You see my college president gave us the best gift he could have ever given a group of college students... the beautiful lesson of the legacy of sacrificial love. 

What if at the end of our lives our greatest achievement is having loved one person? What if at the end of our lives our greatest success and dream coming true was seeing one person come to know Christ? Would it be enough for us? Would we see the way that an entire world can be changed by the legacy of sacrificial love? Would we risk everything for committing our hearts to sacrificial love no matter the cost to ourselves?

At the end of their session we gave a standing ovation to this couple and I knew that my life had been changed forever. There is a beauty that can't be described as you witness greatness and courage of sacrificial love. There is a knowing that the sacrifice of loving someone deeply comes at a great cost. A cost to our time, sometimes our financial resources, often times our physical capabilities, and most of all our emotional well. Loving someone day in and day out isn't always pretty and won't bring the fame that the world often tells us is so important. Sometimes loving people does become an amazing powerful display, and yet other times loving someone is done quietly, in the dark, over the course of a lifetime... where there is no applause..no standing ovation...and no one to cheer you on. 

It is done in the messy day-to-day lives that we live. It is the young mama changing a countless diaper, practically loving her little one despite the fact that she is incredibly sleep deprived and probably would just like a nice hot bath. It is the father who works tirelessly to lovingly provide for his family, despite the fact that it is at a great cost to himself. It is the teacher who spends her last bit of energy loving the kiddos in the classroom before her, despite the hundreds of complaints that file in about what she is doing wrong. It is the co-worker taking the time to listen to the same story, the same issues, the same problems day after day, knowing that listening is a gift. It is the young and the old sacrificially spending hours upon hours in prayer for another when there seems to be no change.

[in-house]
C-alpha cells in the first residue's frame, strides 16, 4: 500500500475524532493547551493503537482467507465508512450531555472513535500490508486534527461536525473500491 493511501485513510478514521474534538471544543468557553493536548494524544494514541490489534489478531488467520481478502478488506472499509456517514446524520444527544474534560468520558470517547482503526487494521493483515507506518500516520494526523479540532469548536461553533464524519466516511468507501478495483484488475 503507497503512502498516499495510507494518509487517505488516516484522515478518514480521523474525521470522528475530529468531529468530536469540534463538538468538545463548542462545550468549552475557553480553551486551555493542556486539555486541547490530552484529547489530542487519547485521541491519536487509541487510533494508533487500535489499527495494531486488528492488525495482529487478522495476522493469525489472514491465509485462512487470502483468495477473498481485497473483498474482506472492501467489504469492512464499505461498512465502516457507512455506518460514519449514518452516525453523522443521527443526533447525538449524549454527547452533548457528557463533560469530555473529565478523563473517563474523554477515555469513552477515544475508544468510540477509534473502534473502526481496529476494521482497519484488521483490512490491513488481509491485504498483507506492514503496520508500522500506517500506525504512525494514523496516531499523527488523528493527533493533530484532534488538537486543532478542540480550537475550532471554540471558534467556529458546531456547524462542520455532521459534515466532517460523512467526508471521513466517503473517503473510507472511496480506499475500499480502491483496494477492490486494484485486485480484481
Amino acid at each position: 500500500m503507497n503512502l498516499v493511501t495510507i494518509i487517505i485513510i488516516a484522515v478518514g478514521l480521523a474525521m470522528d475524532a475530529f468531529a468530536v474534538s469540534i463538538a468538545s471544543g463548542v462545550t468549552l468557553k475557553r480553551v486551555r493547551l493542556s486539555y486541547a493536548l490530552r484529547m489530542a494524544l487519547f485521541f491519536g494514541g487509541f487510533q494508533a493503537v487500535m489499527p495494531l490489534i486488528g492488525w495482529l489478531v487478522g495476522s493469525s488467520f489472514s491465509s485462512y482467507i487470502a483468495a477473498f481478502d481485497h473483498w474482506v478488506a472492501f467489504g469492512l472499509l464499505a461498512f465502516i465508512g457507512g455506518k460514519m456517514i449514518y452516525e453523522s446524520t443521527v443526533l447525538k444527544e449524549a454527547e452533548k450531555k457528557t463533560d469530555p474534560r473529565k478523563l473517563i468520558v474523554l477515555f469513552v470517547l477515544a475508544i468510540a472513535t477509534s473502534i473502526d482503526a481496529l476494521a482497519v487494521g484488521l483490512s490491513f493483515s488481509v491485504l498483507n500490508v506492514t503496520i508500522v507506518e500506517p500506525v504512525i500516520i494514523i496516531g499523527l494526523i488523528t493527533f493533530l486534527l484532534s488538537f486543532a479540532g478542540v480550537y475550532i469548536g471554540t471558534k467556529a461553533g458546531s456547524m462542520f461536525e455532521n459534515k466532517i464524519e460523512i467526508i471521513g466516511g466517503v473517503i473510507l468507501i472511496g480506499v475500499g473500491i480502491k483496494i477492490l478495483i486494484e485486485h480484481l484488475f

It is a single -hearted devotion to understanding that there is a legacy of sacrificial love that is incomparable. 

"...Honestly, this is the first moment in my adult life that I have stood in the spotlight. Truth be told it will probably be the last. Why? Because I am one of those people who works in the dark. I know what you are thinking... In this world of relentless self-promotion, we have all been raised to think that the limelight is the only light worth seeking. That isn't the case, and if I can impart one thing today... a small simple truth to carry with you... it's this... achievement is often anonymous. Some of the greatest things have been done by people you have never heard of. Quietly dedicating their lives to improving your own..."

So today dear friends let us be challenged to live "in the dark", consistently and quietly behind the scenes continuing to love those before us deeply and without reserve. Let us commit our hearts, throw open wide the well of love and invest in another. We may never get to tell our stories before a crowd of 5000 college students who will give us a standing ovation, but we can rest in the knowledge that nothing we do in love is ever wasted... knowing that there is a legacy we are leaving of sacrificial love.

"Love never gives up. 
Love cares more for others than for self.
Love doesn't want what it doesn't have.
Love doesn't strut, Doesn't have a swelled head, Doesn't force itself on others,
Isn't always 'me first'...
It takes pleasure in the flowering of truth,
Puts up with anything, 
Trusts God always, 
Always looks for the best,
Never looks back, But keeps going to the end.
Love never dies."
-I Corinthians 13, The Message-


*The first quote that I referenced is by Darlene Diebler Rose who was a prisoner of war in a Japanese internment camp in World War II. She shared her story in her book, "Evidence Not Seen" which can be found on Amazon HERE

*The second quote is taken from the television show, Madam Secretary, season 2, the final episode. You can find the episode HERE

Looking for past From Hope Valley Devotionals? You can click HERE to find a complete listing of all of the devotionals! 

*Please note that the quotes used in these weekly devotionals are the sole intellectual property of Hallmark Channel, WCTH, & Crown Media, LLC. These on-line posts are in no way supported, endorsed or affiliated with WCTH, Hallmark Channel, or Crown Media. They are simply encouragement inspired by Janette Oke and this precious show.*